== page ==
4 Surprising Ways to Reduce Construction Costs

4 Surprising Ways to Reduce Construction Costs

How can utility companies reduce costs and operational risks while maximizing revenue?

This is an issue virtually every utility leader is concerned with, as well as their boards of directors and finance departments. Technology companies can provide the solution. In addition to modernizing manual processes with digital methods, they can also lower costs and boost revenue.

How to Make Construction Projects Cost Effective

What are some of the key areas where energy companies experience high costs?

Typically, this includes the human workforce, infrastructure repairs, construction project delays and loss of materials. Digital construction technology empowers utility leaders with the advanced tools they need to solve these challenges.

Reduce Human Labor Costs of Construction Projects

Unsurprisingly, one of the most common areas of high costs is manpower. Large-scale infrastructure projects require hundreds - sometimes thousands - of crews or contractors. The bigger the project, the greater the likelihood of requiring additional on site workers.

Between field work and back office management, data collection and project reviews and approvals are some of the most time-consuming tasks.

Paper-based field data collection is typically fraught with human error, resulting in missing or inaccurate data. These errors will only be discovered later on or at the end of a project. When this happens, crews are forced to go back and spend time correcting those errors. Rework costs the company additional time and money.

Multiple crews from different contractors working on the same project might also create inconsistencies and a lack of standardization during data collection. As long as these processes are paper-based, this will continue happening.  

For the back office, simply reviewing paper as-builts is tedious, from reading handwritten notations and questioning the quality of the data to additional time spent removing duplicate entries or filling in missing details.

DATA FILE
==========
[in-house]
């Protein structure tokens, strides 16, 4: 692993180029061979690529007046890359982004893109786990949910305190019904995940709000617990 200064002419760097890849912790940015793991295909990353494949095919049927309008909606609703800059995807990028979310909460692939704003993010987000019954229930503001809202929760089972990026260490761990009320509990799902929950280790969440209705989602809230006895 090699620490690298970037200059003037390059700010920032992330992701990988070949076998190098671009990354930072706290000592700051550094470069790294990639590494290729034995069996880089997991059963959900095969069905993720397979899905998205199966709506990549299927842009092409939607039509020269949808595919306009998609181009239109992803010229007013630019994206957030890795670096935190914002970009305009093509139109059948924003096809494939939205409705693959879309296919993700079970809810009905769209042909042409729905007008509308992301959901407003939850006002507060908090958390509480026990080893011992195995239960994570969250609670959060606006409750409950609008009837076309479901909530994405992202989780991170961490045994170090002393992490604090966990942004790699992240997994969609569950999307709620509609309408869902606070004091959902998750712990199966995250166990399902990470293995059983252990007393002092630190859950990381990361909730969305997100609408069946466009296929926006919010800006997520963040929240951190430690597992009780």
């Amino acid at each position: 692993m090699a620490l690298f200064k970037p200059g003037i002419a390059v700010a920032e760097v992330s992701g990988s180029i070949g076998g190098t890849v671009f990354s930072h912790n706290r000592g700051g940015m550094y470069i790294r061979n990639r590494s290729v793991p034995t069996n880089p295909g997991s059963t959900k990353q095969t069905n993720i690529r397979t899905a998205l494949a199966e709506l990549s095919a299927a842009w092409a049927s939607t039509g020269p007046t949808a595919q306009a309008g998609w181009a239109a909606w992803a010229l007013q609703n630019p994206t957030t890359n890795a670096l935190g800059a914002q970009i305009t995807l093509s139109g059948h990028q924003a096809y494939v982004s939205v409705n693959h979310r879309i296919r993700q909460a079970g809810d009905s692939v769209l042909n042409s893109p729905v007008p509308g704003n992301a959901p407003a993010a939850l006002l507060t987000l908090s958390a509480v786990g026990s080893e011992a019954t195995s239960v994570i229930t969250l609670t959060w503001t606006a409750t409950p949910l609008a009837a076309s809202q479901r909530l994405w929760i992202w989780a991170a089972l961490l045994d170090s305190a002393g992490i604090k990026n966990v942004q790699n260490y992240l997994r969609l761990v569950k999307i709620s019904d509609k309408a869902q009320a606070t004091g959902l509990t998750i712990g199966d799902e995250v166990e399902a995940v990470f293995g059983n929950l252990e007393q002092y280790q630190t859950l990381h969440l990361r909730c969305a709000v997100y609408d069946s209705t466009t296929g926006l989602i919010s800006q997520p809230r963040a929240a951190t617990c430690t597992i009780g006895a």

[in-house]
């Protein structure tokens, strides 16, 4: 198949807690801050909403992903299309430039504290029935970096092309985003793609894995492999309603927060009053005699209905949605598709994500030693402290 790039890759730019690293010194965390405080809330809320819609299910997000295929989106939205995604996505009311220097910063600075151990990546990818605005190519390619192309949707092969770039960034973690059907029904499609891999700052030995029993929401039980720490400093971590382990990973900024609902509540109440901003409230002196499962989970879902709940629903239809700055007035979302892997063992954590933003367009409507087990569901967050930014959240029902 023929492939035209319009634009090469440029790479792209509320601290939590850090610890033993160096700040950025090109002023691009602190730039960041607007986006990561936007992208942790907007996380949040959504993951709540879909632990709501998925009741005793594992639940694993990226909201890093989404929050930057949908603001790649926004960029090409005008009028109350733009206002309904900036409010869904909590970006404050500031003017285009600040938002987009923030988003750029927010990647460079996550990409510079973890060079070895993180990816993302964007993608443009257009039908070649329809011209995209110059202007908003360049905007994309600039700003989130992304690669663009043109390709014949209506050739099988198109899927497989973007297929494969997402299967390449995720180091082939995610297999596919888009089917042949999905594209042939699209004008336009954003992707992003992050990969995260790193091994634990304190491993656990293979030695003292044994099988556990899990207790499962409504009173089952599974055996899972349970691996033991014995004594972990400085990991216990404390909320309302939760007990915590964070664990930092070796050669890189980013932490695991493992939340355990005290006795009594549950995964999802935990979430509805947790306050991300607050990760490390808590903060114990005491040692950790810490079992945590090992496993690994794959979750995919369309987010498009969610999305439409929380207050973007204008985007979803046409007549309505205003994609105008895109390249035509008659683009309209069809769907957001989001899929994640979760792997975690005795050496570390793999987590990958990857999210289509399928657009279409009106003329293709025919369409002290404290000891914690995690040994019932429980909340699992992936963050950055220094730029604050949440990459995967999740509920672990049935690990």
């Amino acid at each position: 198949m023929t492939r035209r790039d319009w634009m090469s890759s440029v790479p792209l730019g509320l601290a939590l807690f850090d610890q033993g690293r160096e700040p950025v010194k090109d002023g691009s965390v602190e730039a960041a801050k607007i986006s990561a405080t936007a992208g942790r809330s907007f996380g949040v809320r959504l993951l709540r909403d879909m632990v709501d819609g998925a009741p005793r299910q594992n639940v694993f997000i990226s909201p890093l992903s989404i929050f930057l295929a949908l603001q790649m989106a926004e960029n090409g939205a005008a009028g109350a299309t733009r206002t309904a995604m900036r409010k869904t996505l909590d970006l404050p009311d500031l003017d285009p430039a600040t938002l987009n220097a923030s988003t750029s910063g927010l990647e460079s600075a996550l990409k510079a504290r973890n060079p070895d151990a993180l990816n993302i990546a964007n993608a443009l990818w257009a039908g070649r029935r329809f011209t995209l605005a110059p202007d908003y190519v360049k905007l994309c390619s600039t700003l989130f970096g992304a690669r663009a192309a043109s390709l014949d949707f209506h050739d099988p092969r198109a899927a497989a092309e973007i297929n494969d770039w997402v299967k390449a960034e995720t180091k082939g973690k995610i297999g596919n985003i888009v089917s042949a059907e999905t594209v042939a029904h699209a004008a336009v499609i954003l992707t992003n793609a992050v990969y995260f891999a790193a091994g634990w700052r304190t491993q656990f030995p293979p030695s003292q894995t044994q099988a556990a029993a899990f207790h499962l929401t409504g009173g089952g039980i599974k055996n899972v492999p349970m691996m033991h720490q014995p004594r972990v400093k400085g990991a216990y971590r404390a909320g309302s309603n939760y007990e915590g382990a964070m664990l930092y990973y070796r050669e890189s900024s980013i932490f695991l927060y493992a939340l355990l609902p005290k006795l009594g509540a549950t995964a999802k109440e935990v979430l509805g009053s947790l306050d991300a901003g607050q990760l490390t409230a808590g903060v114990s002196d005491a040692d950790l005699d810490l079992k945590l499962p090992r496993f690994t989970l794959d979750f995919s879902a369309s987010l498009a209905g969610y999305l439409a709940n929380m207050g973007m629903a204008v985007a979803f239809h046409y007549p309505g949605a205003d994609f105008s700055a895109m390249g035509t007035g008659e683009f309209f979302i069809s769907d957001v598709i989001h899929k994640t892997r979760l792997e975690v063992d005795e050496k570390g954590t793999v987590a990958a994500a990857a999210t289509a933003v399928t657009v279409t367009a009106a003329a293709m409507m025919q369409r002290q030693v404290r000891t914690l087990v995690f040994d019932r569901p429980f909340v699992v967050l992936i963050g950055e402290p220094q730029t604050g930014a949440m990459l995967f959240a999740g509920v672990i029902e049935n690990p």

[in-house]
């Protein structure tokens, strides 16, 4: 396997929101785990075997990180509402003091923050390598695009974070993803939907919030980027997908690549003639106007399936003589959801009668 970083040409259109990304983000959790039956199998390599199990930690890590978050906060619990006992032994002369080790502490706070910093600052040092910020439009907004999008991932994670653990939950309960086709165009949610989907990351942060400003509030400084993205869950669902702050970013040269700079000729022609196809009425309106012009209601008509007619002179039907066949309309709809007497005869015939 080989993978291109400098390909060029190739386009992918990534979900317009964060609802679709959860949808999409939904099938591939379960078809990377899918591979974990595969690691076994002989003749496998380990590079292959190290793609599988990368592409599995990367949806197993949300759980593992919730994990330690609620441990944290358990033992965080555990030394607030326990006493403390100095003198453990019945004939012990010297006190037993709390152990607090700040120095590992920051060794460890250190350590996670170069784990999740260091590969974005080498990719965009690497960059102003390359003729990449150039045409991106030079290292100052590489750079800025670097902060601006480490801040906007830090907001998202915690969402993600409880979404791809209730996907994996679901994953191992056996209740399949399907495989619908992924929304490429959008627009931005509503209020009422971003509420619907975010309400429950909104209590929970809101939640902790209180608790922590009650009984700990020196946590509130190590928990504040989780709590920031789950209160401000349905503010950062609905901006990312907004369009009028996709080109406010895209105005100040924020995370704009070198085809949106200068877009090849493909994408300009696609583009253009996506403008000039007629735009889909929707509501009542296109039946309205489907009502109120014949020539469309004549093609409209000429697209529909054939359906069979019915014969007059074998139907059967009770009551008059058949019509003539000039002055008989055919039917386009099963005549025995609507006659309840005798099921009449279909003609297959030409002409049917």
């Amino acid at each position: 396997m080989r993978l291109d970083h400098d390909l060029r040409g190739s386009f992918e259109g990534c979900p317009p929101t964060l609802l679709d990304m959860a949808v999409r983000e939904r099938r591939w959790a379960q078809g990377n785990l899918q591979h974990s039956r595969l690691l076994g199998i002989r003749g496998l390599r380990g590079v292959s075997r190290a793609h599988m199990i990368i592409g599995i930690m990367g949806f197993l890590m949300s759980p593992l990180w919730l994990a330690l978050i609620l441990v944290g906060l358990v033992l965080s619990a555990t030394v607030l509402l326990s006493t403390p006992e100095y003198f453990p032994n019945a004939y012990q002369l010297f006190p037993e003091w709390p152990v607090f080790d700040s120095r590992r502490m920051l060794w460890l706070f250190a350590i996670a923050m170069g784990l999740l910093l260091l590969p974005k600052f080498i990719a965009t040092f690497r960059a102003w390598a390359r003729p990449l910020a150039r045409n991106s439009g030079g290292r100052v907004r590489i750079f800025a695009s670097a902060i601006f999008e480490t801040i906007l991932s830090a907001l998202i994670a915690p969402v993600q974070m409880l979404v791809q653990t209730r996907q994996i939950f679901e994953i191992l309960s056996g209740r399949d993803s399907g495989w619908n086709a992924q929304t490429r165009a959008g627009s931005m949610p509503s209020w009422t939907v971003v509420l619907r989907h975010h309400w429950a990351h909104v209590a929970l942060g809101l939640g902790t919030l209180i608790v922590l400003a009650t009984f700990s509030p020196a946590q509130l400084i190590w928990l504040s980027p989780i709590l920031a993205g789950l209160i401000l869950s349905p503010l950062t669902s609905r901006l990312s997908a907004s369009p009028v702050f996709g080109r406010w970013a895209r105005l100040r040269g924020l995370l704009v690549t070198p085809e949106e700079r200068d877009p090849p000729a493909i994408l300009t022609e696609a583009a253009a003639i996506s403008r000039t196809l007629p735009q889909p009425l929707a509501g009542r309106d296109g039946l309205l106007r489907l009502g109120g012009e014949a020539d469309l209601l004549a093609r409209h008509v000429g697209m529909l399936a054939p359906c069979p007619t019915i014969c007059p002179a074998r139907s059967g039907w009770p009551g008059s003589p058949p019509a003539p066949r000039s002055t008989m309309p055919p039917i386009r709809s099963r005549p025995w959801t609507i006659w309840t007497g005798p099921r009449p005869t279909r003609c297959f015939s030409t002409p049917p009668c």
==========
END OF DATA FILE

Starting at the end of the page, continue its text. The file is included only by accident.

Over time, utility leaders have begun to understand the importance of replacing manual processes with Digital Construction platforms for a complete digital as-builting solution.

High quality digital as-builts are created in the field in real time using existing construction crews equipped with a mobile device and preloaded software, high-accuracy GPS receivers and barcode scanners, with minimal manual data entry.

This standardizes the data collection process throughout all stakeholders, improves data integrity and may offset the need for outside surveyors or other third-party hires, allowing them to focus on other tasks sooner. While this happens in the field, the back office uses a web application to track project progress, view alerts and iterate with crews, saving critical time, eliminating human error and making on-the-fly decisions.

Utilities may employ hundreds of internal surveyors to create as-builts. An advanced digital construction platform can do this digitally and with existing crews, without the need for third-party surveying crews.

By removing these bottlenecks in the construction process, utilities can install more assets faster, and that has a direct impact on costs and earnings.

As a recent use case, VPI Charge, a large electric utility contractor in California, was working on a multi-jurisdictional infrastructure project. During the execution phase, the as-built data requirements changed to +/-0.2" accuracy for both underground and overhead assets. With construction already underway, the scale of the project made these new data requirements a challenge.

After an initial requirements gathering session, Locusview built the configuration, ensuring that digital forms and material lists matched the company's materials for the project and that the crews understood how to manage real-time alerts. After a 4-hour in-field training session, the company’s crews were back on site and already collecting field data.

While using the Locusview platform, VPI saw that digital as-built data was collected without disruption to work schedules or processes.